Fluorine-free into the future

PFAS-free alternatives in the event of a PFAS ban in the EU

The EU-wide ban on perfluorinated and polyfluorinated alkyl compounds (PFAS for short) planned by the ECHA is currently causing a great deal of concern among many companies. PFAS are characterized by outstanding technical properties and are therefore used in a wide variety of industries. However, it is now known that the chemicals accumulate in humans and the environment and have negative effects on ecosystems and health. Due to the impending ban on PFAS, alternatives with comparable properties are in demand. Fraunhofer IFAM has been working on the development of fluorine-free coatings for many years and offers sustainable solutions for anti-stick, anti-friction, and hydrophobic coatings. 


"Eternity chemicals" pose a hazard to humans and the environment

Whether pans, textiles, filters or packaging - PFAS are used in a wide variety of everyday products and processes. The decisive factor here is their special physicochemical properties: The substances have an outstanding anti-stick effect, excellent sliding properties and are hydrophobic as well as oleophobic. However, these positive benefits of PFAS are offset by serious negative effects. The fluorine compounds, also known as "eternity chemicals", are extremely stable, i.e. they do not degrade and thus steadily accumulate in the environment (e.g. in soils, drinking water and food). At temperatures above 350°C, PFAS can form extremely toxic substances. In addition, the coatings often exhibit poor adhesion to the substrate and degrade over time. For example, they can enter the human body and cause hormone disruption and cancer, among other things.

For this reason, the European Chemicals Agency (ECHA) is considering a ban on the production, use and marketing of PFAS. A decision on this by the European Commission is expected in 2025, according to the Federal Environment Agency.


Fluorine-free solutions from Fraunhofer IFAM

However, one thing is already clear: If the ban actually comes into force, this will present many companies with major challenges. In order to be able to maintain processes and production, alternative solutions will have to be found. Plasma technology offers ideal conditions for this. Plasma coatings are chemical-free and can be applied to almost all materials. Some of the coatings are particularly suitable as PFAS replacements due to their properties. These include:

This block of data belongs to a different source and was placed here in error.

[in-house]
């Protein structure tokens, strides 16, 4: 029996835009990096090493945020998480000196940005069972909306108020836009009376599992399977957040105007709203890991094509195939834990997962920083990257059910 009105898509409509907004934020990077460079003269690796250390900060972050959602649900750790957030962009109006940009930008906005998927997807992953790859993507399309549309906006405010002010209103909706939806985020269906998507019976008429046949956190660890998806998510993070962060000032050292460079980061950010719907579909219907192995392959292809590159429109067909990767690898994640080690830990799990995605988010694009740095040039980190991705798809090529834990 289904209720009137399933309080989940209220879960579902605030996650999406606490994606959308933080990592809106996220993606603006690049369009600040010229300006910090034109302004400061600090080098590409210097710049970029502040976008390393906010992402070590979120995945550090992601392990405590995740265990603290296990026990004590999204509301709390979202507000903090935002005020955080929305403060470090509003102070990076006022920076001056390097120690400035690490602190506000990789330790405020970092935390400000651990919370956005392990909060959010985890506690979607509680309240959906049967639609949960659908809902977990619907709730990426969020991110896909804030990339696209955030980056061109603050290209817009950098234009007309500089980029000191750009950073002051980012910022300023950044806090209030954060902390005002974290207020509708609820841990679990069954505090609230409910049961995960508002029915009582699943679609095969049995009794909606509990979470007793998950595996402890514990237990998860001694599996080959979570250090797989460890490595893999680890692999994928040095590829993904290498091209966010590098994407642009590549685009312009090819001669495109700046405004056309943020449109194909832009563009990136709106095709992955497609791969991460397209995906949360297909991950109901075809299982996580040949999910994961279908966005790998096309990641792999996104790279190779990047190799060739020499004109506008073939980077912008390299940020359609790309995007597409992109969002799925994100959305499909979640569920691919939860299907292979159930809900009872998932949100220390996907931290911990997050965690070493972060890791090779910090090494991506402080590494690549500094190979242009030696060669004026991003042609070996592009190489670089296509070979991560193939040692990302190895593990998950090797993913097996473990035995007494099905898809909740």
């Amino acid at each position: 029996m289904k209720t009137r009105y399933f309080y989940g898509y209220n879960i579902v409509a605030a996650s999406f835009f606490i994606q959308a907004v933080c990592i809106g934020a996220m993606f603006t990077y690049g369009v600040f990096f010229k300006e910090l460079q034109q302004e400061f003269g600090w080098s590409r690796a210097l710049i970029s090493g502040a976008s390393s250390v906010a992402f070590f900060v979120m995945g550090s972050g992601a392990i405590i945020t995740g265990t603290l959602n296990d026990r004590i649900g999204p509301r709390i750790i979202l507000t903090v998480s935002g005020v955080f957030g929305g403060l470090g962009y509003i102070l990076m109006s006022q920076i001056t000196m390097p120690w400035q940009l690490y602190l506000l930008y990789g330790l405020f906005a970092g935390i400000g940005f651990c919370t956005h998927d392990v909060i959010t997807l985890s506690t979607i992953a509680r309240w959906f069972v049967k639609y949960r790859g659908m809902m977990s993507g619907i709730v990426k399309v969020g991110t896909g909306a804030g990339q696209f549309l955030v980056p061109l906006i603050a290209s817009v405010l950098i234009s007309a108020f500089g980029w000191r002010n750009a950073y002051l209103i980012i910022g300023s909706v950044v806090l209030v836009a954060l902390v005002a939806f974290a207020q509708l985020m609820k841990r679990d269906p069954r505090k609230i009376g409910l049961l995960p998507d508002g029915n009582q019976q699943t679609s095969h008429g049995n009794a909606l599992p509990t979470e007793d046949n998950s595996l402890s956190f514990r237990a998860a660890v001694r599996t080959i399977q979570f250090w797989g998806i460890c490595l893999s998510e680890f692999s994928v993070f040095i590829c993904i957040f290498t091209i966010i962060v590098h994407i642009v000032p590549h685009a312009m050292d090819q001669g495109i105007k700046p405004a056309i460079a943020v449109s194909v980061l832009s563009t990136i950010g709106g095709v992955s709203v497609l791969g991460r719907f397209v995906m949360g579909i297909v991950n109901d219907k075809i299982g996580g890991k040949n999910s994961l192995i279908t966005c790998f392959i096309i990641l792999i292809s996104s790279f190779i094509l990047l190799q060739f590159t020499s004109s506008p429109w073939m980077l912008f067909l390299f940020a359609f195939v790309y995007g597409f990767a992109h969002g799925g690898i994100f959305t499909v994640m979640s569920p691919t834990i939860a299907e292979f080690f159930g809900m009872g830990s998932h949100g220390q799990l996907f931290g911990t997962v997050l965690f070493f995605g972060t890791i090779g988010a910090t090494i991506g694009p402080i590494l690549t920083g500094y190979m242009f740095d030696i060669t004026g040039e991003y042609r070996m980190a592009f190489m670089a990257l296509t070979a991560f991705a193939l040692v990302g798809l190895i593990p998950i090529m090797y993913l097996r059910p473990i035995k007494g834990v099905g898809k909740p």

Anti-stick coatings

The plasma-polymer anti-stick coatings are in great demand, especially in the food industry, but also in other areas such as paint stripping or the manufacture of fiber composite plastic components. In addition to their excellent anti-stick properties, the coatings are characterized above all by their adhesion to almost all substrate materials and their hydrophobic behavior. This makes them ideal for coating pans/cookware or molding tools, for example.


Sliding coatings

Sliding coatings can both extend the service life of products and contribute to high energy savings. In addition to the more common tribological coatings for metallic materials, plasma processes can also be used to produce friction- and wear-reducing coatings for elastomers in particular. These can be used for sliding bearings and sealing rings, among other things.


Hydrophobic coatings

Hydrophobic, i.e. water-repellent, coatings are required primarily for textiles or filter materials. The organosilicon-based coatings enable, for example, the separation of oil-water mixtures, the beading of water on surfaces and protects against aggressive chemicals. By combining them with suitable micro- and nanostructures, permanently stable ultrahydrophobic properties can also be achieved.


Many of these coatings are already being used successfully in industrial applications.


Gas phase fluorination could also be banned in the future

Based on current developments, it is foreseeable that the gas phase fluorination process could also be banned in the near future. This is frequently used, for example, to give silicone elastomers better adhesion or higher resistance. The researchers at Fraunhofer IFAM have also developed an adequate alternative here. Instead of fluorine gas, VUV radiation is used to modify the surfaces of silicones. The positive mechanical properties of the silicones are retained, while the modified surface properties as a functional layer enable new applications. The applications range from prostheses to pacifiers and device seals.